Thursday, 18th January, 2018

  • 11:39 PM - Lanefan mentioned MarkB in post What is *worldbuilding* for?
    ...e notes on any of it. Having it pre-designed even if just in broad strokes makes the describing so much easier. Particularly at the start of the campaign when the players in theory know much less about the game world than their PCs do (canon lawyers for pre-fab settings notwithstanding) the DM has a lot of describing to do and as a side effect of that description is going to drop the PCs into a particular setting be it a steamy jungle, a city based on ancient Athens, a snowy Viking camp, or a pleasant sunny farm village. You'd probably call this railroading, but how else can it work? Of course, that's just the start; if the PCs in the Viking camp immediately decide to go someplace warmer then the DM has to react to that. (one hopes she has a broad-strokes regional or continental map showing areas beyond a short radius around the camp!) Are you able to say more about how you see the GM's work on the setting in advance of play feeding through to give the players that sense? MarkB might see it differently, but for my part it's much easier to figure out a character's motivations, beliefs, goals, etc. when there's a culture (or cultures) and common history to fit into. If, say, the setting history shows that our starting town was devastated by a war ten years ago and since rebuilt, that's going to influence my character and what she thinks; and probably influence other characters as well. But if the starting history shows no such war it's not our place as players to just add it in. We have no right to, as world design is not in our purview. And if there's no pre-designed history then what's the point? What happened before our PCs became PCs? What major events shaped their lives? (it should be obvious but I'd better mention: the DM sets the event but the player chooses what influence it had on her character, if any). Lanefan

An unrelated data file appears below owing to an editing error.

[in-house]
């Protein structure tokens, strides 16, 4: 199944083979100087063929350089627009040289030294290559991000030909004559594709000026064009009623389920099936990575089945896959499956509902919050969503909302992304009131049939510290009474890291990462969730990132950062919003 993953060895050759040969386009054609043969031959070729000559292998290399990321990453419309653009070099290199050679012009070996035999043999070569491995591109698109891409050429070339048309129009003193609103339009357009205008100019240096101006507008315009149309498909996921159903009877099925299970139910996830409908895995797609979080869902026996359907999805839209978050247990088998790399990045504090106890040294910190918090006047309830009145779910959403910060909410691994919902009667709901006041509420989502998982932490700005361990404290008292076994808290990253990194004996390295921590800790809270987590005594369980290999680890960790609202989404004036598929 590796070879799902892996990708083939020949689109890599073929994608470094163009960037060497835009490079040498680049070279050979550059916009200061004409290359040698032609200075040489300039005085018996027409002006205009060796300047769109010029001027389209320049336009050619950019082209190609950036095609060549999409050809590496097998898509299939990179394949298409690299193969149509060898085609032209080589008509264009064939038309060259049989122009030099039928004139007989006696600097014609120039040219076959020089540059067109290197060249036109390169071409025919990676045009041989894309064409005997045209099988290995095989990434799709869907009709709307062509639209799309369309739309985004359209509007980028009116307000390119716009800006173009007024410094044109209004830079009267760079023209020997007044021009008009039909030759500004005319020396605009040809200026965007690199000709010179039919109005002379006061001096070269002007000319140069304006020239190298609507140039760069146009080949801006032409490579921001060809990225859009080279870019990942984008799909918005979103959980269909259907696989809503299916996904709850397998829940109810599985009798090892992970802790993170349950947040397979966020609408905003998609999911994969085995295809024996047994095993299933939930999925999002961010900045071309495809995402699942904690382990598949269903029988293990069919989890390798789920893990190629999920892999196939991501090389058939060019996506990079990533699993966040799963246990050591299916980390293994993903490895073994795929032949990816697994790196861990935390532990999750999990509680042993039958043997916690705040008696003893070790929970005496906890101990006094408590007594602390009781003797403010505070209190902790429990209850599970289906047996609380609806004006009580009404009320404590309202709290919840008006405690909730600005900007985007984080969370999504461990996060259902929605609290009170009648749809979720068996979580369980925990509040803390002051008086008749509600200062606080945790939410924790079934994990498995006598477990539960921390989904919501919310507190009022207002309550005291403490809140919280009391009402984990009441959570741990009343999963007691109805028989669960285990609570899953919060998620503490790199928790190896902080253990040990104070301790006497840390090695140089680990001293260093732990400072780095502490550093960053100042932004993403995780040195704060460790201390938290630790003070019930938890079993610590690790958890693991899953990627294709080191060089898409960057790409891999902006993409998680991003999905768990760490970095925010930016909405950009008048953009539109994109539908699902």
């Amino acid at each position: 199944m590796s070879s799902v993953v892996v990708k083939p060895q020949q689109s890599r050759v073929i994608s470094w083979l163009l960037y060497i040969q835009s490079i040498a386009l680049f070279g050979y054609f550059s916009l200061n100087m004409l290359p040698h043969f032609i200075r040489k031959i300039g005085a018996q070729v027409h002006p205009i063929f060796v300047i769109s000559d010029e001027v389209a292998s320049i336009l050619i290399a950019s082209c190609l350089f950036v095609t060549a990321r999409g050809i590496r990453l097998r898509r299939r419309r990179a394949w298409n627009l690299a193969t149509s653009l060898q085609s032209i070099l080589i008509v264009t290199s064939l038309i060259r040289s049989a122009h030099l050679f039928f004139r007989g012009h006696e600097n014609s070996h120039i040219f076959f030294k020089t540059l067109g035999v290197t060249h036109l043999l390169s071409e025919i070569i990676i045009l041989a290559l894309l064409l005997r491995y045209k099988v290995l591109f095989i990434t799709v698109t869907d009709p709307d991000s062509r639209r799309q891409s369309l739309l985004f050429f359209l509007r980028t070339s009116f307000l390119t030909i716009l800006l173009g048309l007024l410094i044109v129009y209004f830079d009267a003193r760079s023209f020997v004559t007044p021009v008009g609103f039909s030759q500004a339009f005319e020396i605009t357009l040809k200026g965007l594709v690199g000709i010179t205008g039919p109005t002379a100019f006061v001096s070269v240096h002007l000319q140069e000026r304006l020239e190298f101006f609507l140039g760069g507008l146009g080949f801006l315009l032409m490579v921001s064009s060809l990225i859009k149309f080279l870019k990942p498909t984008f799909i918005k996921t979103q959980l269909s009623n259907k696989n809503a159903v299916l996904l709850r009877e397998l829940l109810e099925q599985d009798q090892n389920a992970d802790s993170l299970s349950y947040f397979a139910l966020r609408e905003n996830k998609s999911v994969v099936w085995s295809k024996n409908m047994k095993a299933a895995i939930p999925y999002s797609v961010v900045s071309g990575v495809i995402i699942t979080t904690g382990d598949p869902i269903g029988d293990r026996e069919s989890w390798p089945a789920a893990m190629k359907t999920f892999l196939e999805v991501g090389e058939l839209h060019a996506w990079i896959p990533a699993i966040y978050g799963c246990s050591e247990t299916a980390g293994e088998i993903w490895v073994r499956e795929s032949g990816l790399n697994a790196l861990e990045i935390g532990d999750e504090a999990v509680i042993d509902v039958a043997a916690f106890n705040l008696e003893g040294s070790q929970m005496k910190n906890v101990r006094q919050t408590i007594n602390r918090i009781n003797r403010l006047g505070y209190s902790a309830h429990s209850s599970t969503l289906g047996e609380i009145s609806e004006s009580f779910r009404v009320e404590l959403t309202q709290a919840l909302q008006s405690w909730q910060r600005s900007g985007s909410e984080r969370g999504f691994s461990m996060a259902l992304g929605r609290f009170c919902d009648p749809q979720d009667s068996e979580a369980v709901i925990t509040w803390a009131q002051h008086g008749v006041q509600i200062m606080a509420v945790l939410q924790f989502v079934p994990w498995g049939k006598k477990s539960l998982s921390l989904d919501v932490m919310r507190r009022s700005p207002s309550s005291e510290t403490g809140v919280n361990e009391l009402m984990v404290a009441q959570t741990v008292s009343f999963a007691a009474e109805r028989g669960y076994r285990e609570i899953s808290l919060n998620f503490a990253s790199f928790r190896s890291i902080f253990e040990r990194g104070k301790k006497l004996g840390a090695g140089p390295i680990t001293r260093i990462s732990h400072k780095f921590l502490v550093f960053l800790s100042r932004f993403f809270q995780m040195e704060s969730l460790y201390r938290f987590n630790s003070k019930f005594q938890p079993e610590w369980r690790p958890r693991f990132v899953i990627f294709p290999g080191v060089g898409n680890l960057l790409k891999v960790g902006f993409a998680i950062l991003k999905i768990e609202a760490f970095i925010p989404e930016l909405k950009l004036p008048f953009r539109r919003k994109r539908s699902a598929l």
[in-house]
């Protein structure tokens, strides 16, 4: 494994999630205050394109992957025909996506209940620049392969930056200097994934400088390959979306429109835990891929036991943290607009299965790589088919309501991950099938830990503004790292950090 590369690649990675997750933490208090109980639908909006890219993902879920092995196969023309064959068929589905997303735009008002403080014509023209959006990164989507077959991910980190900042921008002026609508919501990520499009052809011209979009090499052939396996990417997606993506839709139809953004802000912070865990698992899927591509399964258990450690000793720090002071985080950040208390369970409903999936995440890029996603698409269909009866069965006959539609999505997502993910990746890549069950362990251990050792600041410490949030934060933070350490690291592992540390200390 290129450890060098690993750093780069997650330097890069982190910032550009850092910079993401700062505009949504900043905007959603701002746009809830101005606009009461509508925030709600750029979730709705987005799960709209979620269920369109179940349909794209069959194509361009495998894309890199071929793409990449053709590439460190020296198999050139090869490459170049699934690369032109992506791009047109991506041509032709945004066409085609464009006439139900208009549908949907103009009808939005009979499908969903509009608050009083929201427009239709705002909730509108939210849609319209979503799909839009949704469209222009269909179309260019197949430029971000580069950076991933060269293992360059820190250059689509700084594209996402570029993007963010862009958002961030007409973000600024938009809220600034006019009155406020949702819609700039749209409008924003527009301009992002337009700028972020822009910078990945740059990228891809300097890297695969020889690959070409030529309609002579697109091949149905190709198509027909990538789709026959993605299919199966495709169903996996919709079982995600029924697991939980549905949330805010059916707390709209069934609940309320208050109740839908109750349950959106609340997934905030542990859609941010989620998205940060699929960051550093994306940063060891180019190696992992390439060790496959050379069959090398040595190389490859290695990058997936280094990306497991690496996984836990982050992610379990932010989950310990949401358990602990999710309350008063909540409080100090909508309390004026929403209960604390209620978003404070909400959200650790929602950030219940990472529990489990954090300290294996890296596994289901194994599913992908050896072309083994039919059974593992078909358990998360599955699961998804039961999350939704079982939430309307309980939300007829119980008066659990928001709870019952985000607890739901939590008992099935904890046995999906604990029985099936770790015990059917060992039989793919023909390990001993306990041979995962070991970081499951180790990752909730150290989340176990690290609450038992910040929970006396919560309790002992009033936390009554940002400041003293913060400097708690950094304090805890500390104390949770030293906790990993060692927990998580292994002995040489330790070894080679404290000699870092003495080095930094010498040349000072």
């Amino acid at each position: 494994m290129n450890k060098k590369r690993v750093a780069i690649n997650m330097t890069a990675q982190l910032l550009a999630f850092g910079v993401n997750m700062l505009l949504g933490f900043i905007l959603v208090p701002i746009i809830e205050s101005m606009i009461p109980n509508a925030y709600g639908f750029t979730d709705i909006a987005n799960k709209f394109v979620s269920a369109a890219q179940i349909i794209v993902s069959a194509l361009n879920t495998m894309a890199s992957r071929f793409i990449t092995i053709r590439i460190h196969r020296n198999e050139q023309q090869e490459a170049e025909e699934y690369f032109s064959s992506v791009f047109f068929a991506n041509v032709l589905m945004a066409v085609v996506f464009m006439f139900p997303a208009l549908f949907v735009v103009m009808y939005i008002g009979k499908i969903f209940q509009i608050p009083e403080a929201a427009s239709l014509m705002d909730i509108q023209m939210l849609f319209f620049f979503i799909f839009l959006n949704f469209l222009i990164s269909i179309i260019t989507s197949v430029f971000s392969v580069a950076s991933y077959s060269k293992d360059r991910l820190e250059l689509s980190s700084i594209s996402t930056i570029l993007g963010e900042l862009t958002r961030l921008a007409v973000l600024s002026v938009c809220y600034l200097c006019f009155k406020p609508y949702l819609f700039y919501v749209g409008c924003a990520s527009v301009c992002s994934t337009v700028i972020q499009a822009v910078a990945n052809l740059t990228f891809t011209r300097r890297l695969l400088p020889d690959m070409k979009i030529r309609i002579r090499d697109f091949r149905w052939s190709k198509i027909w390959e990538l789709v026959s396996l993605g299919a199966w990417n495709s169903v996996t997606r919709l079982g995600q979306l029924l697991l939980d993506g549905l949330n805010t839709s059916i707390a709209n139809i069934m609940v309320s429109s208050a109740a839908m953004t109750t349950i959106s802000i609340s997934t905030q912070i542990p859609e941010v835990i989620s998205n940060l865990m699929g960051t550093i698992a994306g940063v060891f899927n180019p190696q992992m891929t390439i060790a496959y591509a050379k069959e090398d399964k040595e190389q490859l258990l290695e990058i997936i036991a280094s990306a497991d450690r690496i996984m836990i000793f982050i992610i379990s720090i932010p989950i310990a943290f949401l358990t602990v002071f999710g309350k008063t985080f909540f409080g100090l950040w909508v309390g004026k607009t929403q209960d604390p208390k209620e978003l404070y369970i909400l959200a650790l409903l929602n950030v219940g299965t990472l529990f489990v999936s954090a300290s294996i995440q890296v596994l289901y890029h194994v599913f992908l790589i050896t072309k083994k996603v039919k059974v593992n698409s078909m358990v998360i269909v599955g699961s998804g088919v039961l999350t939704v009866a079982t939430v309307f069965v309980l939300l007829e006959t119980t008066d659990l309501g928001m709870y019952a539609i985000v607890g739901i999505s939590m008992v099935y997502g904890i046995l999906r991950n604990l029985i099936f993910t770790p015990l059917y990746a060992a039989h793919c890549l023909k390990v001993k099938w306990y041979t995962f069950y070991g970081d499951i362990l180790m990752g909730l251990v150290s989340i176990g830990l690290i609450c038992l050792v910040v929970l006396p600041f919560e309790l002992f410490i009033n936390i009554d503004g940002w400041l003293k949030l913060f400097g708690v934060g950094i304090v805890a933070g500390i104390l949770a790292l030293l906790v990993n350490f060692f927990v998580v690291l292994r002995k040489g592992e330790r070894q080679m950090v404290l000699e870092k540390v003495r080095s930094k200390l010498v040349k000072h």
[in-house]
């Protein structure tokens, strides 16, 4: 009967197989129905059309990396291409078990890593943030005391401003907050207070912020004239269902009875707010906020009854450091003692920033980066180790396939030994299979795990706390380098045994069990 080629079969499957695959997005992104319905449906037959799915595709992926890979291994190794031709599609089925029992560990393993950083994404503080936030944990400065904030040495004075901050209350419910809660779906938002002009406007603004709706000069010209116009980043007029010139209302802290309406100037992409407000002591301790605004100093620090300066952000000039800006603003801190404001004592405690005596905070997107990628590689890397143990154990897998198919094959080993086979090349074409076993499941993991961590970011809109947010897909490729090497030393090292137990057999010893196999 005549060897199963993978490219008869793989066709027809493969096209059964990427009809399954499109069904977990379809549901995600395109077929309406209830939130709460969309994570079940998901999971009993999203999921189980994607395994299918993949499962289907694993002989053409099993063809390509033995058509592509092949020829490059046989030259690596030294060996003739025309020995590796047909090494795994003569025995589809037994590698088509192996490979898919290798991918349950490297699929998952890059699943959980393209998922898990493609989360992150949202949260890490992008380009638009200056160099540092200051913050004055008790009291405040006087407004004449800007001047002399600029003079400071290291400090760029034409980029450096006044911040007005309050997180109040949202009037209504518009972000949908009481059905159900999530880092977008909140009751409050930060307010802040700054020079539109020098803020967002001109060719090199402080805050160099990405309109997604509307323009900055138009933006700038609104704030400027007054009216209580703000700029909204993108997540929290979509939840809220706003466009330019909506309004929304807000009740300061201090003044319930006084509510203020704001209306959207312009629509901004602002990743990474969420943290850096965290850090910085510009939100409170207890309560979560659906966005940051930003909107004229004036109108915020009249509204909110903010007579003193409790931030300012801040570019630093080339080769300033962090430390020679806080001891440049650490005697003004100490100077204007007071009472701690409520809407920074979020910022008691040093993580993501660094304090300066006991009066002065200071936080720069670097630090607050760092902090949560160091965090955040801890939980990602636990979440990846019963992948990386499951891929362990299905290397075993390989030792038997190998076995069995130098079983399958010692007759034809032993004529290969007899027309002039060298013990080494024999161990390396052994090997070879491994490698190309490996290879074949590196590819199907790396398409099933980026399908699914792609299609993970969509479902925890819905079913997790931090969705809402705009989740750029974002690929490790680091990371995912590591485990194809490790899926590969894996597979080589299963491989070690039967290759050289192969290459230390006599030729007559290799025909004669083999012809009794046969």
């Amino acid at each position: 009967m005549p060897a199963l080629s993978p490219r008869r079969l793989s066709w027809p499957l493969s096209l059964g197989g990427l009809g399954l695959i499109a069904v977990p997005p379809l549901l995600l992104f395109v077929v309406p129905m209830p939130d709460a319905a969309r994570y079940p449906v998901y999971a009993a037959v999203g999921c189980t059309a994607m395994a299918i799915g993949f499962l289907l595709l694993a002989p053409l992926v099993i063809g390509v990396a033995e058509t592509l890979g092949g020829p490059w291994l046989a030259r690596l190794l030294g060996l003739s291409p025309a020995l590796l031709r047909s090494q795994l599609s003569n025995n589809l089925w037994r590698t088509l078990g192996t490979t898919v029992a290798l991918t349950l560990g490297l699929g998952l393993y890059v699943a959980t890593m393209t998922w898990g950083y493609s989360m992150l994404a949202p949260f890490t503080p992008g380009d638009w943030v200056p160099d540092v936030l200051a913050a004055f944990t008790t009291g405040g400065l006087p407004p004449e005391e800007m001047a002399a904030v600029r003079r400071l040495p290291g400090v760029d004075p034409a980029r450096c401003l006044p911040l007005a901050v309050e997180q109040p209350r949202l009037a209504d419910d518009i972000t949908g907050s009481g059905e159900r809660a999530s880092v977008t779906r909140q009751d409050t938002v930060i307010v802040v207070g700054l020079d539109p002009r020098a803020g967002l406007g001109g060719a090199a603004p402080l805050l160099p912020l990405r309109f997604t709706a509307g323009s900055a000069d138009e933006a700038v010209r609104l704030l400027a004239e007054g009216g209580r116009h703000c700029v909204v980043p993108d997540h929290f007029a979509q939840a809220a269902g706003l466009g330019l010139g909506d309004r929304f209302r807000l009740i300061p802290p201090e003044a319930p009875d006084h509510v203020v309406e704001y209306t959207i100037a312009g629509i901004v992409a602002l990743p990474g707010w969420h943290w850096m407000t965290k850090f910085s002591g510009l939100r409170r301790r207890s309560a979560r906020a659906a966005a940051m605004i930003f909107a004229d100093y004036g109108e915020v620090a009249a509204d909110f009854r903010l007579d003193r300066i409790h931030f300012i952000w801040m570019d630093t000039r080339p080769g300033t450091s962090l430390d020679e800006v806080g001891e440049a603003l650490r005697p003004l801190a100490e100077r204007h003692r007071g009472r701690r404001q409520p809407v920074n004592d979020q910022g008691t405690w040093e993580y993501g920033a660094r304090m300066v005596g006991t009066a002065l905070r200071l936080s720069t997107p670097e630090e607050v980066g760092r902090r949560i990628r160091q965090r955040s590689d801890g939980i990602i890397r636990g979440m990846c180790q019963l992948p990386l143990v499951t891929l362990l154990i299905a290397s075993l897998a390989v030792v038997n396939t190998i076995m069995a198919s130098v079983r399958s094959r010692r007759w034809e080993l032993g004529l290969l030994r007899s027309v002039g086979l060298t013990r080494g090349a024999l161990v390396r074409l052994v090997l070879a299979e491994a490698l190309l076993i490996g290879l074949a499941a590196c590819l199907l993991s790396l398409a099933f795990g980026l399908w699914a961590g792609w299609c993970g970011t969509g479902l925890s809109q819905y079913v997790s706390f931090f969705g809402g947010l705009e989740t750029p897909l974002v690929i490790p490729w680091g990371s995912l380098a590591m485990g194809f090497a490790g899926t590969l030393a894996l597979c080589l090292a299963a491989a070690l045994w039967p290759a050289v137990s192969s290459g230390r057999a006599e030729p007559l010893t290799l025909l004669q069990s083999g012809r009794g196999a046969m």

Thursday, 28th December, 2017

  • 04:08 AM - ArchfiendBobbie mentioned MarkB in post Han Solo movie incoming....
    MarkB I thought Force Awakens: Incredible Cross Sections was canon due to being written and published after Disney acquired Star Wars?
  • 03:31 AM - ArchfiendBobbie mentioned MarkB in post Han Solo movie incoming....
    MarkB Maybe. But if so, that's a retcon of the Falcon's history. It was originally a freight pusher for orbit; that's why it had the cockpit to the side instead of the YT-standard central cockpit.

Saturday, 23rd December, 2017

  • 02:05 AM - Hussar mentioned MarkB in post Tension, Threats And Progression In RPGs
    Yeah, I gotta go with MarkB on this one. What's the point of trying to draw boxes around whether something is a "game" or not. Like any genre discussion, it's ultimately a deep, deep dive down a dark rabbit hole. And, I would also point out that I don't think anyone has advocated completely taking death off the table either. Just making it a bit more rare.